In our house mother went from room to room, looking at the little things on the walls and in the cupboards that had been hers since she was a little girl. She sat a long time over father’s clothes. I got out my playthings and cried over them. Some of them had been my grandmother’s toys. Lusanne did not cry. She thought only of Andranik and the loss of her bridal veil, and her tears had dried, like mother’s. Little Hovnan and Mardiros, our brothers, and Sarah and Aruciag, our sisters, cried very hard when we told they must say good-by to their dolls and their kites.
When morning of the last day came I slipped out of our home to visit Mariam, my playmate, who lived a few doors away. Mariam’s family was not very rich, and mother had said I might give her twenty liras from our money, that she might have it to bribe soldiers for protection. But Mariam was not there.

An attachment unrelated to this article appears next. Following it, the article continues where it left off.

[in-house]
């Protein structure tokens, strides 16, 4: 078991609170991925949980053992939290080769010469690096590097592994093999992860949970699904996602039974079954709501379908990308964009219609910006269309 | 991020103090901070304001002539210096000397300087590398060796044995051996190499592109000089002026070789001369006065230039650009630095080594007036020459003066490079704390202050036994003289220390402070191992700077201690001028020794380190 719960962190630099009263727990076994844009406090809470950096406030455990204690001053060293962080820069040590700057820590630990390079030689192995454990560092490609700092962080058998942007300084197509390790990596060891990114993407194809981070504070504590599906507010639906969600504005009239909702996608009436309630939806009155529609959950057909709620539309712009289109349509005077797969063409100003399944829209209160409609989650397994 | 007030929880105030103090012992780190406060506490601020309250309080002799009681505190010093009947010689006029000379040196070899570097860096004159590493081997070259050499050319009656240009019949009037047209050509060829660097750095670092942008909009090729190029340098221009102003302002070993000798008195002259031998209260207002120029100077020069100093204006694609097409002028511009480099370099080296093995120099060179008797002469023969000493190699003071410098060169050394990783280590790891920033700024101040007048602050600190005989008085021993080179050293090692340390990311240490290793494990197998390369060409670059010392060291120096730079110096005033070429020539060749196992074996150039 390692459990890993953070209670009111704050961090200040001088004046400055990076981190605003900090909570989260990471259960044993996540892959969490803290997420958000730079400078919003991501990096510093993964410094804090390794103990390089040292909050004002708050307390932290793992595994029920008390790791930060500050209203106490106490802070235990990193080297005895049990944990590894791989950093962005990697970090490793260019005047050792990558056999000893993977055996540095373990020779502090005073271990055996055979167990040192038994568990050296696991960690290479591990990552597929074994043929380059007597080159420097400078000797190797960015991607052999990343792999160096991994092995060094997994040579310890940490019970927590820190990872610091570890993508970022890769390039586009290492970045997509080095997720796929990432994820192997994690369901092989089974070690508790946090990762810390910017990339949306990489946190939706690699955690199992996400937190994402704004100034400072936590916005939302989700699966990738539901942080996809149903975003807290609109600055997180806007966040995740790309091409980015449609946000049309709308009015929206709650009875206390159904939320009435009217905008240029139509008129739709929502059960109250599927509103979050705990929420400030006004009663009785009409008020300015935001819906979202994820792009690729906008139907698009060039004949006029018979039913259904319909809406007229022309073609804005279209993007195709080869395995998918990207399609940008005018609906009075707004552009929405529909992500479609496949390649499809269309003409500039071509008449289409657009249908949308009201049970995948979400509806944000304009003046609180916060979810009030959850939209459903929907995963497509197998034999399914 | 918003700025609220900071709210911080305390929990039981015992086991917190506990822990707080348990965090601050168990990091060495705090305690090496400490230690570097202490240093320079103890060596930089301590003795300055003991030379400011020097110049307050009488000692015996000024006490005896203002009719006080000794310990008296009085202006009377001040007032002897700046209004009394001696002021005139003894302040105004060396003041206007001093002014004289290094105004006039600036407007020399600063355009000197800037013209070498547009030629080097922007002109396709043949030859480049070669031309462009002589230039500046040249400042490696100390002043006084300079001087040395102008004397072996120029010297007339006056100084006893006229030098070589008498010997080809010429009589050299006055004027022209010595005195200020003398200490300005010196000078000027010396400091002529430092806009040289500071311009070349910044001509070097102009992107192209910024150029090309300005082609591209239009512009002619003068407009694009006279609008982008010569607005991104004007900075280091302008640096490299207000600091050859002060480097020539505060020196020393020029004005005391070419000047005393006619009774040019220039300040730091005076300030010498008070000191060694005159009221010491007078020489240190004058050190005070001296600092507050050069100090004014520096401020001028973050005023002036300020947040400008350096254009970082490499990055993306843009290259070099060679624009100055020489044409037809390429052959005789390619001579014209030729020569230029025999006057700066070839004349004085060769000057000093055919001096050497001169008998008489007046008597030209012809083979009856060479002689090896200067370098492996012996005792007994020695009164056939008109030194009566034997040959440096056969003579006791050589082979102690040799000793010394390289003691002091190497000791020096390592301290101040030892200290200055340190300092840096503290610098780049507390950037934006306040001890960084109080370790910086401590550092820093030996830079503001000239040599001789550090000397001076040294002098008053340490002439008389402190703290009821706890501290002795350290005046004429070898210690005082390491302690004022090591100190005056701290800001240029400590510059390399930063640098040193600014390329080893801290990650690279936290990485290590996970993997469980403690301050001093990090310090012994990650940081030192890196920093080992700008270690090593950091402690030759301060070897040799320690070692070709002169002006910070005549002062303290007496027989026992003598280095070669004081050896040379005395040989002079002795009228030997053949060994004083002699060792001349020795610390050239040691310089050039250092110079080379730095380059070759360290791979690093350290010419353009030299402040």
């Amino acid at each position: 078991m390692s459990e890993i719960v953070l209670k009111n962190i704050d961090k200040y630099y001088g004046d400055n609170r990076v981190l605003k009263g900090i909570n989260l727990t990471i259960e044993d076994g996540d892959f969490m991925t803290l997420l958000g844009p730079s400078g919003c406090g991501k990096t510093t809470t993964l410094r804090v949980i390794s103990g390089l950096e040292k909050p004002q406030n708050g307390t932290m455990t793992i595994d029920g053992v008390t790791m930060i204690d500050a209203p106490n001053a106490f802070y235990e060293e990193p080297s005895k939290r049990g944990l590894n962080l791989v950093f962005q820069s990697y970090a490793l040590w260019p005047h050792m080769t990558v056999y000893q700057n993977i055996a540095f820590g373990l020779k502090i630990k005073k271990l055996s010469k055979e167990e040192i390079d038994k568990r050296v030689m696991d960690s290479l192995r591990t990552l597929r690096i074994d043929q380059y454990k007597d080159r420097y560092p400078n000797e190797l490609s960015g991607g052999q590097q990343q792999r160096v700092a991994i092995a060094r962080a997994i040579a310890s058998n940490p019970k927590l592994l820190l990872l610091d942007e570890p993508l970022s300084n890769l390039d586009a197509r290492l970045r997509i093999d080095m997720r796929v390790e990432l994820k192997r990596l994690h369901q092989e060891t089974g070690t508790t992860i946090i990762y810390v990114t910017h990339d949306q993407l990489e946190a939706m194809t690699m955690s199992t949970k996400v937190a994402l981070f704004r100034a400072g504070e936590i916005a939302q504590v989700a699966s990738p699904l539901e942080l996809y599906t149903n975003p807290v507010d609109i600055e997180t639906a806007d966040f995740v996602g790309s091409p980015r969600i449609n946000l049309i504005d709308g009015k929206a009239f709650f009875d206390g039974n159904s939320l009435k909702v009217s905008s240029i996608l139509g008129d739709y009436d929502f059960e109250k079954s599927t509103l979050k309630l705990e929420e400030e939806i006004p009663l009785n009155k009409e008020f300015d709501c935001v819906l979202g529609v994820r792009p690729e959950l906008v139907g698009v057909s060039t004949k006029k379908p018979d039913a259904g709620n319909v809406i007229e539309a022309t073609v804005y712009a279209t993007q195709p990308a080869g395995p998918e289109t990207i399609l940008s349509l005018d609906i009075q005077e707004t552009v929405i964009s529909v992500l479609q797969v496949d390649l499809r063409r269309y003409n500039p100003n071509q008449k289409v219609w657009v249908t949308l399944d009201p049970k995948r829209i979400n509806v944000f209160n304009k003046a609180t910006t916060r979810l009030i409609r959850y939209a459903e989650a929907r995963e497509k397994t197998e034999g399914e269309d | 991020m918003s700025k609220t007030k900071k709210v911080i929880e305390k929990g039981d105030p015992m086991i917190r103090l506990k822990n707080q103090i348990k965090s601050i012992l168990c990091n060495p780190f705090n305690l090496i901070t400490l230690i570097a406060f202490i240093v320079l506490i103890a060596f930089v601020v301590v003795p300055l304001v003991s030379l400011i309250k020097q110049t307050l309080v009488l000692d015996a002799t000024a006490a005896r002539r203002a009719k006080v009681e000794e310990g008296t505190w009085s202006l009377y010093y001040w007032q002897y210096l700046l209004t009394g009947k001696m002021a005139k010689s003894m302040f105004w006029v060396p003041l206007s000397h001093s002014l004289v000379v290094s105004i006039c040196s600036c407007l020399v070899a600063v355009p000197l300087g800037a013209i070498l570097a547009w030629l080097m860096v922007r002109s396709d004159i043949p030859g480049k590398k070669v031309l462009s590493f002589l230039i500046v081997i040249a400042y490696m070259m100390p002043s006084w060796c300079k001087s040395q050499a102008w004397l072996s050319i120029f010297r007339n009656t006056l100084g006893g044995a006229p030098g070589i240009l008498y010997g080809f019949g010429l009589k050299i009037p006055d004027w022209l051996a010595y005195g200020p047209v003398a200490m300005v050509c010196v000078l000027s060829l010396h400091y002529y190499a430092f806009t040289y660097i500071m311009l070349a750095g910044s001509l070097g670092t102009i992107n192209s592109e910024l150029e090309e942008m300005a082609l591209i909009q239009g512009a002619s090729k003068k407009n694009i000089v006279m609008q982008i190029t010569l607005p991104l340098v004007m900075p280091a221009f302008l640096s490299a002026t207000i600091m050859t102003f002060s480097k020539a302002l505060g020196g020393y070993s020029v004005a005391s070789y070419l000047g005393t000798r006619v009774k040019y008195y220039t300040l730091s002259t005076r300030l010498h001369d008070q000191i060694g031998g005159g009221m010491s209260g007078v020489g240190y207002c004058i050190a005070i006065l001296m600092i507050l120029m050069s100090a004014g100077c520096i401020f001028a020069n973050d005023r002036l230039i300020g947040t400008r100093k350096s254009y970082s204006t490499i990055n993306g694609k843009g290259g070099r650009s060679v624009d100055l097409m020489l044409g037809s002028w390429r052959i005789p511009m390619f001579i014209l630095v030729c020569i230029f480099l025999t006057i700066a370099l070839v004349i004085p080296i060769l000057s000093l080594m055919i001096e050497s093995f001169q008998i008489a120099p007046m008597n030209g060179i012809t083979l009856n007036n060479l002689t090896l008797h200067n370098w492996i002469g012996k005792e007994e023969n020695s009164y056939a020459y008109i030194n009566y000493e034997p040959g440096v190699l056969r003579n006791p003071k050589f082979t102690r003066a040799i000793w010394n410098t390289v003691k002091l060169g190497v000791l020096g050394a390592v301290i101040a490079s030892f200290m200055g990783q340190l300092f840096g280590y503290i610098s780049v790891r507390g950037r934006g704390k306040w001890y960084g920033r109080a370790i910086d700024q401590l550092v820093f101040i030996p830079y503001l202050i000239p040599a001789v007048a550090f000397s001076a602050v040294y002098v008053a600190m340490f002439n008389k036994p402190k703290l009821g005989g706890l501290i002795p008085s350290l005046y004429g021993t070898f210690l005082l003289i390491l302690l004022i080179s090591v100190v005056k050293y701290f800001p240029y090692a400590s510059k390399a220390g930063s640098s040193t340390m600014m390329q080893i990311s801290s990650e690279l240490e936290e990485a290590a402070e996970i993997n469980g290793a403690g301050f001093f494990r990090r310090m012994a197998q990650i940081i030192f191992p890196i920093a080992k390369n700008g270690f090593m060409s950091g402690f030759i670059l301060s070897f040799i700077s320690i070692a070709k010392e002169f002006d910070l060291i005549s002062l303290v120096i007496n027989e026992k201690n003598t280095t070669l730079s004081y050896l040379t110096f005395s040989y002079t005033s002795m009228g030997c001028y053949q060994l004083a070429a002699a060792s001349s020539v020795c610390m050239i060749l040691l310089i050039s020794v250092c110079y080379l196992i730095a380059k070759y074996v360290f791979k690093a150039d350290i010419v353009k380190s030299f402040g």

During the night zaptiehs had entered her house and taken her out of her bed, with just her nightdress on, and had carried her away. The soldiers said Rehim Bey had promised them money if they would bring Mariam to his house. Mariam’s mother and little brother were kneeling beside her empty bed when I found them.
On my way back to our house a Turk stopped me. He asked me to go with him. He said I might as well, as “all the pretty Christian girls would have to give